Lost tracks from Hittsville, USA's Gospel operation.


Motown Unreleased 1962: Gospel

Motown (digital only)

Motown Records wasn't unusual in being an R&B record label with a soul gospel division to take advantage both the secular and sacred music preferences of its African-American core demographic. But, before the changing over of management and ownership hands however many times that has led to the current Motown Gospel operation under the Capitol/Universal umbrella, the Divinity imprint among Berry Gordy, Jr.'s Hitsville U.S.A. empire lasted only a brief while in the early '60s. 

A couple of Divinity's acts released an album each on Motown's Tamla division--onetime home to Stevie Wonder and Marvin Gaye, among others--but there was still apparently gospel aplenty that went unheard by the public. Until a few years ago, that is, when the 26 selections comprising Motown Unreleased 1962: Gospel saw the light of day, at least as a digital release without physical counterparts. The compilation's existence only came to my attention when a track from it was played earlier this year on a radio show that should be on every soul gospel lover's radar, Sinner's Crossroads on Jersey City, NJ's WFMU-FM. 

The difference between any other R&B specialist label and Motown was Gordy's conscious aim to not cater primarily to Black listeners and work at pop crossover selectively or haphazardly. If "The Sound of Young America," without ethnic  distinction, wasn't already used as a Motown marketing slogan at the time of recording of this material, it soon would be.  Did the same Detroit savvy employed to reshape popular music extend to Motown's offerings deriving from the church? 

Sometimes, at least, it sounds like it did. As with many of the operation's early general market stars, its gospel talent was largely or exclusively native to Motor City.  The bluesy approach occasionally lent to The Burnadettes' seems almost  appropriate for a Saturday night at a juke joint as it is for Sunday morning jubilation. The Latin and jazzy undercurrents given to some of what's heard here by the acts who would have their contracts transferred to Tamla upon Divinity's dissolution, female vocal ensemble The Gospel Stars* and singing choir-director Rev. Columbus Mann (who is represented most on Unreleased with nine tracks), could pass for some of Curtis Mayfield's production for soul crooners such as Major Lance, if a bit less fulsome than what The Impressions' leader worked behind studio controls back then. 

However, much of this collection is polished and purely gospel as what was emanating from the best of bigger contemporaneous African American sacred music specialist labels like Peacock. The male quartet closing out the album, the awesomely-named The Pronouns, should appeal to listeners who already have a liking for The Soul Stirrers after their heyday of Sam Cooke's lead vocal tenure. Similarly, the other choral leader present, Rev. Chas Glover, isn't far removed from James Cleveland's conducting and singing from the same period. Still, there's enough originality in both The Pronouns' and Glover's output to keep them from being categorized as entirely derivative.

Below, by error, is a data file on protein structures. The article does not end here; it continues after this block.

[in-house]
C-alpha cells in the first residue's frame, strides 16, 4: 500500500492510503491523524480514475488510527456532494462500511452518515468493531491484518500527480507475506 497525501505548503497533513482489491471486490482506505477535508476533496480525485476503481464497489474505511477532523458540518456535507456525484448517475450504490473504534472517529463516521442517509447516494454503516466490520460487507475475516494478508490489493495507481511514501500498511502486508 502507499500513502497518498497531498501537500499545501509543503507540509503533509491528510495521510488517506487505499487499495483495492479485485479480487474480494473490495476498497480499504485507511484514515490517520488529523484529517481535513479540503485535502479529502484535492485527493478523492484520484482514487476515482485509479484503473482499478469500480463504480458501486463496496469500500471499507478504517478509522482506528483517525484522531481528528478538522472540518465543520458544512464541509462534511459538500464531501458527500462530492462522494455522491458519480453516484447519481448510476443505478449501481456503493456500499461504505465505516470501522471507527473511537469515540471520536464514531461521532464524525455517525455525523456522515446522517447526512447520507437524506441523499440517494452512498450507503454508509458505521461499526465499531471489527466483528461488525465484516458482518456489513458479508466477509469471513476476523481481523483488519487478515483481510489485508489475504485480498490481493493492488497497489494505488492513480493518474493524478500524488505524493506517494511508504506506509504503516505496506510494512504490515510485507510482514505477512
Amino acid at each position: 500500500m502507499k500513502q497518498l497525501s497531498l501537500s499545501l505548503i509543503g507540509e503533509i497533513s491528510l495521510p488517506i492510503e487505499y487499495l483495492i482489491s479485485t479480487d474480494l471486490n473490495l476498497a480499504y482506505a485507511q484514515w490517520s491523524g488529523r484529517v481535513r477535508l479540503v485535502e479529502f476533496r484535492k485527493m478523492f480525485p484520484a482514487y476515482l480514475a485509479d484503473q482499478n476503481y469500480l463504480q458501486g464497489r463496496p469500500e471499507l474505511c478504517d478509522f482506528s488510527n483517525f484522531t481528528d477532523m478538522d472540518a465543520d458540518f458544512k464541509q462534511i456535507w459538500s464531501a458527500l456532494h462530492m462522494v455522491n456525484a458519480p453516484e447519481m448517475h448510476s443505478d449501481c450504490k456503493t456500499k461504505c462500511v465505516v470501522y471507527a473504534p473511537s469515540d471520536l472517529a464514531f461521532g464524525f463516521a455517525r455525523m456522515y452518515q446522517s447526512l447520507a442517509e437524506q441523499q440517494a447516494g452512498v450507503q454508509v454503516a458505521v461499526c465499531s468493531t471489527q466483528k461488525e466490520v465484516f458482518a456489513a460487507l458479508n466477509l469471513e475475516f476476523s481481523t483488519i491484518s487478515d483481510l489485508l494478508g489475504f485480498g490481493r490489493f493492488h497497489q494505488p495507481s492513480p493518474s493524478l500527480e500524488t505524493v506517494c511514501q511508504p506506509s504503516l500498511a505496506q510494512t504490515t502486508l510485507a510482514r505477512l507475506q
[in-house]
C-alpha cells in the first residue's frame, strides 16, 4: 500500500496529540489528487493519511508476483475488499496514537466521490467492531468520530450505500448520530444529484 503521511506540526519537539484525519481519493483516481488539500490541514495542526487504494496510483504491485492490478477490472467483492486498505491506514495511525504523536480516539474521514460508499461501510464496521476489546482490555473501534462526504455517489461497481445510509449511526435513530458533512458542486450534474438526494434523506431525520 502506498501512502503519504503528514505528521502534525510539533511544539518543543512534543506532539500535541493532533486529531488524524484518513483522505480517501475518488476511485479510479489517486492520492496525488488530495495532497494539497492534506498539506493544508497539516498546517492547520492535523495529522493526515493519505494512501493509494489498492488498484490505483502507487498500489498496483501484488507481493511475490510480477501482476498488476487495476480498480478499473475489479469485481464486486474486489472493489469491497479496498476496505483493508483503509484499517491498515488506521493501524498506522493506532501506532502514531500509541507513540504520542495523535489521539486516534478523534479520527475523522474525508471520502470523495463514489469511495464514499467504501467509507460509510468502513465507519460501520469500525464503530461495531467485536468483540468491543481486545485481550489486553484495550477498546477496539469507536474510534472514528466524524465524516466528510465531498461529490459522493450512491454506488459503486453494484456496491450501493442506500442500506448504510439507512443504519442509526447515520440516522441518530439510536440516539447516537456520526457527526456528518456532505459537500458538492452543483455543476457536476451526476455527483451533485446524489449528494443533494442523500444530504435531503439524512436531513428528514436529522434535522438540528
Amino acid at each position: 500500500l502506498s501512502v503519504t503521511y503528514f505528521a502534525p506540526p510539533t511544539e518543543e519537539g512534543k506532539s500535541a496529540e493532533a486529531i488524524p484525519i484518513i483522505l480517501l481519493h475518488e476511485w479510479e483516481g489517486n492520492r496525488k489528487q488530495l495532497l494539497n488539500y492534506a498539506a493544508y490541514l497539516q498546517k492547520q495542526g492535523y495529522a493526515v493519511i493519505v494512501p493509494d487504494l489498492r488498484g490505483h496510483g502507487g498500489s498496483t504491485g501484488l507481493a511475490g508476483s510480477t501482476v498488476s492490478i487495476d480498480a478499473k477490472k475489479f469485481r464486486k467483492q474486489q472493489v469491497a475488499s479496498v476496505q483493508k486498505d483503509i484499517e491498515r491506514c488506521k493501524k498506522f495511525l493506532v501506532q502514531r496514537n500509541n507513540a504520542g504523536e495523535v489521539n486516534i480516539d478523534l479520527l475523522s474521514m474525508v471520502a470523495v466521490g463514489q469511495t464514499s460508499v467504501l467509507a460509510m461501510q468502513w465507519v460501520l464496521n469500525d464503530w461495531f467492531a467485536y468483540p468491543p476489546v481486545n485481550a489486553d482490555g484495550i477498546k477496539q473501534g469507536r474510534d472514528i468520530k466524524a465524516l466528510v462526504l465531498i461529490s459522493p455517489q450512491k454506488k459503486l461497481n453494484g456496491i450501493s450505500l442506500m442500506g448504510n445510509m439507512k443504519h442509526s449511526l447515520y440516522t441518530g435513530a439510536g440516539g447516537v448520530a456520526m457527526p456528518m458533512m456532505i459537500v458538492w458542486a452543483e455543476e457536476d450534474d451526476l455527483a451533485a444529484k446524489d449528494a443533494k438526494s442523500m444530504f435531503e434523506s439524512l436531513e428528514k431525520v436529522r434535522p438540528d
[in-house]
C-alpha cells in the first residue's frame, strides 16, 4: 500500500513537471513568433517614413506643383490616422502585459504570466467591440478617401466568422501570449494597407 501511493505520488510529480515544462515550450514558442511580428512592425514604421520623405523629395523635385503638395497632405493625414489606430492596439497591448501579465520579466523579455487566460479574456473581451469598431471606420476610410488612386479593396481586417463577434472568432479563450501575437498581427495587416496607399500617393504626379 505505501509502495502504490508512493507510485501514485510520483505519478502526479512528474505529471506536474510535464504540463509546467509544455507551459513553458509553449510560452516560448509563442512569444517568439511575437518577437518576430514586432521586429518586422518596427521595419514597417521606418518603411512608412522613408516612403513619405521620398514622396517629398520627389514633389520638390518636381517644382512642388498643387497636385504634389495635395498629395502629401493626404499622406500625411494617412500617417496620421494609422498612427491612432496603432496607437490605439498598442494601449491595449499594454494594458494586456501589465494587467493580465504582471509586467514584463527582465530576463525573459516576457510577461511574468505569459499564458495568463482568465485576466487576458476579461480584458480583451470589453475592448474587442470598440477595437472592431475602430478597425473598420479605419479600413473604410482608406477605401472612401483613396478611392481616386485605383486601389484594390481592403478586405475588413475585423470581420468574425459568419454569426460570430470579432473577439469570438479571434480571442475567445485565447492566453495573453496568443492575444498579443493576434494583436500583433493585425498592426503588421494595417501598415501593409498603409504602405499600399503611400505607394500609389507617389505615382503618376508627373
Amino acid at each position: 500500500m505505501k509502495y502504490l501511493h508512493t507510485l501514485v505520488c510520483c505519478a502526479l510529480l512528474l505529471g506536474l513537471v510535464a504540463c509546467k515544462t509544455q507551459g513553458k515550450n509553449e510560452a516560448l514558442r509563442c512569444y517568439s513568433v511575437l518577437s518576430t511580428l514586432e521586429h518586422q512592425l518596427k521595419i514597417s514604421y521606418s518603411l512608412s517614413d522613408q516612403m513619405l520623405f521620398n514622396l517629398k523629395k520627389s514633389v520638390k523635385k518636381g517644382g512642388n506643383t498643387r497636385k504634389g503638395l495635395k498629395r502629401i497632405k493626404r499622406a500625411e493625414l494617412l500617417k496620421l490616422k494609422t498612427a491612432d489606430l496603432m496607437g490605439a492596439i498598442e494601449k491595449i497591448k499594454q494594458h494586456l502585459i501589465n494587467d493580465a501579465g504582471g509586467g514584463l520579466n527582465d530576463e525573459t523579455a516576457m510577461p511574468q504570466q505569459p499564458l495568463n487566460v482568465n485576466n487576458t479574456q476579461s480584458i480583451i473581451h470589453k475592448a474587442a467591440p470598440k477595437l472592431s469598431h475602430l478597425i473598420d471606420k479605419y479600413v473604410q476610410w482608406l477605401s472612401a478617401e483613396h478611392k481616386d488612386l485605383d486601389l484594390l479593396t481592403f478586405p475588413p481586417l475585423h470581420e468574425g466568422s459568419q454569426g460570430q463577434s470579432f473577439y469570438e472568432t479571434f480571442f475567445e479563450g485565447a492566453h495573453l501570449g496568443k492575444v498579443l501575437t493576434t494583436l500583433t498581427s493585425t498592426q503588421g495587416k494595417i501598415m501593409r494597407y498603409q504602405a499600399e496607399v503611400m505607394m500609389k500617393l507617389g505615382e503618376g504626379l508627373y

Apparently, Motown Unreleased 1962: Gospel was only issued as a set of downloads to satisfy copyright law and keep the music from going into the public domain. If the current handlers of one of the world's most famous record company names won't allow all this godly goodness to see release on compact disc and/or LP, they would do well to allow another label to license the master recordings to produce the album in at least one physical format. Should that day never arrive, this is nonetheless an intriguing peek at a short-lived aspect of a nascent colossus that left some largely theologically sound, overwhelmingly effecting songs. 

-Jamie Lee Rake


*One of The Gospel Stars' and another of The Pronouns' selections in the album's YouTube playlist, starting here https://www.youtube.com/watch?v=XIw401trLq8&list=PLlh5iXHMMtcQajoRJhkjae209Ij5QBBKh , contain what sound to be brief turntable scratching or tape rewinding, I'd hope that these glitches  aren't on the digital files or streams that are for sale or may be available on streaming sites such as Spotify. If anyone reading can direct me to glitch-free availability of the album for contact information for whomever is currently handling Motown's digital-only releases, i'd be much appreciative. I'd extend similar gratitude to anyone who could supply me CD duplicates of The Gospel Stars' and Rev. Mann's Tamla long-players, as, much as I wish it weren't the case, I don't have the spare $100-$1,000+ to afford any of the vinyl copies I've seen listed on Ebay and Discogs at the time of writing this.

In addition to Motown Unreleased 1962: Gospel being given physical stature, it would be great to see the Stars' and Mann's albums reissued, as well as the curiosity of In Loving Memory, a 1968 anthology paying tribute to Gordy's sister, Loucye Gordy Wakefield, featuring largely public domain gospel numbers performed mostly by the label's marquee names, including Wonder, Gaye, The Four Tops, The Miracles, The Supremes, The Temptations and Gladys Knight & the Pips. Another Motown curio in the vicinity of the sacred that it would be a blast to see back in print is one I was fortunate to buy at a Goodwill store. Rock Gospel: Key To The Kingdom is a 1971 collection likely conceived to exploit the era's Jesus hippie mania and including, among other acts, a couple who appeared on Memory, Valerie Simpson (signed at the time to Motown as a solo act, apart from her songwriting- and, later, duet-partner husband, Nickolas Ashford) and Meatloa - yes, he of "Two Out of Three Ain't Bad" and Roadie fame-paired with a lady named Shaun "Stoney" Murphy on "(I'd Love To Be) As Heavy As Jesus."